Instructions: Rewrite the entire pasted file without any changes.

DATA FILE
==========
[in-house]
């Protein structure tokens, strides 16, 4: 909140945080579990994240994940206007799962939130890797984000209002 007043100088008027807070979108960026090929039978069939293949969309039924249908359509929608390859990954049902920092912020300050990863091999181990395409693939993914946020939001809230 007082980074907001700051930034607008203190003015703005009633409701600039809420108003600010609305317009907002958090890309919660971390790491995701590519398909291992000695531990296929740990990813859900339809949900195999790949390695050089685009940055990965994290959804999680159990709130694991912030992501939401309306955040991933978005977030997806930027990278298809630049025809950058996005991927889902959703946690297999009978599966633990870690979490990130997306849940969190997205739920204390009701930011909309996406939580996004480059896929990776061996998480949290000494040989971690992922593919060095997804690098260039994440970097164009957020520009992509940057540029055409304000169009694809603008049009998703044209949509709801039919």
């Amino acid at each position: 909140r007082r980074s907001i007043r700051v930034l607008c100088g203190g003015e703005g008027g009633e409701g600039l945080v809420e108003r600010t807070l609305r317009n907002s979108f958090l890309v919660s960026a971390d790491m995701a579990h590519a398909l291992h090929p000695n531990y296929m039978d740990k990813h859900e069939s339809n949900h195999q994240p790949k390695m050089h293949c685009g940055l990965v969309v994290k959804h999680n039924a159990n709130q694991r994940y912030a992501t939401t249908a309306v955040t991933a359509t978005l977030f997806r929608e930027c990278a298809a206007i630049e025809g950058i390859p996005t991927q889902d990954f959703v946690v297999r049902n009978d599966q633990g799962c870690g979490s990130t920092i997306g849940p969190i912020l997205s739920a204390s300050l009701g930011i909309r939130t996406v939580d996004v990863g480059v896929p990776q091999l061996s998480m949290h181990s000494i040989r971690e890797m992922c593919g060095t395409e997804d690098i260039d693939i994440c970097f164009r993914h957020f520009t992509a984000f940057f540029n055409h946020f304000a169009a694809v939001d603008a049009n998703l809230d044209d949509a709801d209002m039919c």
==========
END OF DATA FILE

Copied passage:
[in-house]
């Protein structure tokens, strides 16, 4: 909140945080579990994240994940206007799962939130890797984000209002 007043100088008027807070979108960026090929039978069939293949969309039924249908359509929608390859990954049902920092912020300050990863091999181990395409693939993914946020939001809230 007082980074907001700051930034607008203190003015703005009633409701600039809420108003600010609305317009907002958090890309919660971390790491995701590519398909291992000695531990296929740990990813859900339809949900195999790949390695050089685009940055990965994290959804999680159990709130694991912030992501939401309306955040991933978005977030997806930027990278298809630049025809950058996005991927889902959703946690297999009978599966633990870690979490990130997306849940969190997205739920204390009701930011909309996406939580996004480059896929990776061996998480949290000494040989971690992922593919060095997804690098260039994440970097164009957020520009992509940057540029055409304000169009694809603008049009998703044209949509709801039919």
């Amino acid at each position: 909140r007082r980074s907001i007043r700051v930034l607008c100088g203190g003015e703005g008027g009633e409701g600039l945080v809420e108003r600010t807070l609305r317009n907002s979108f958090l890309v919660s960026a971390d790491m995701a579990h590519a398909l291992h090929p000695n531990y296929m039978d740990k990813h859900e069939s339809n949900h195999q994240p790949k390695m050089h293949c685009g940055l990965v969309v994290k959804h999680n039924a159990n709130q694991r994940y912030a992501t939401t249908a309306v955040t991933a359509t978005l977030f997806r929608e930027c990278a298809a206007i630049e025809g950058i390859p996005t991927q889902d990954f959703v946690v297999r049902n009978d599966q633990g799962c870690g979490s990130t920092i997306g849940p969190i912020l997205s739920a204390s300050l009701g930011i909309r939130t996406v939580d996004v990863g480059v896929p990776q091999l061996s998480m949290h181990s000494i040989r971690e890797m992922c593919g060095t395409e997804d690098i260039d693939i994440c970097f164009r993914h957020f520009t992509a984000f940057f540029n055409h946020f304000a169009a694809v939001d603008a049009n998703l809230d044209d949509a709801d209002m039919c």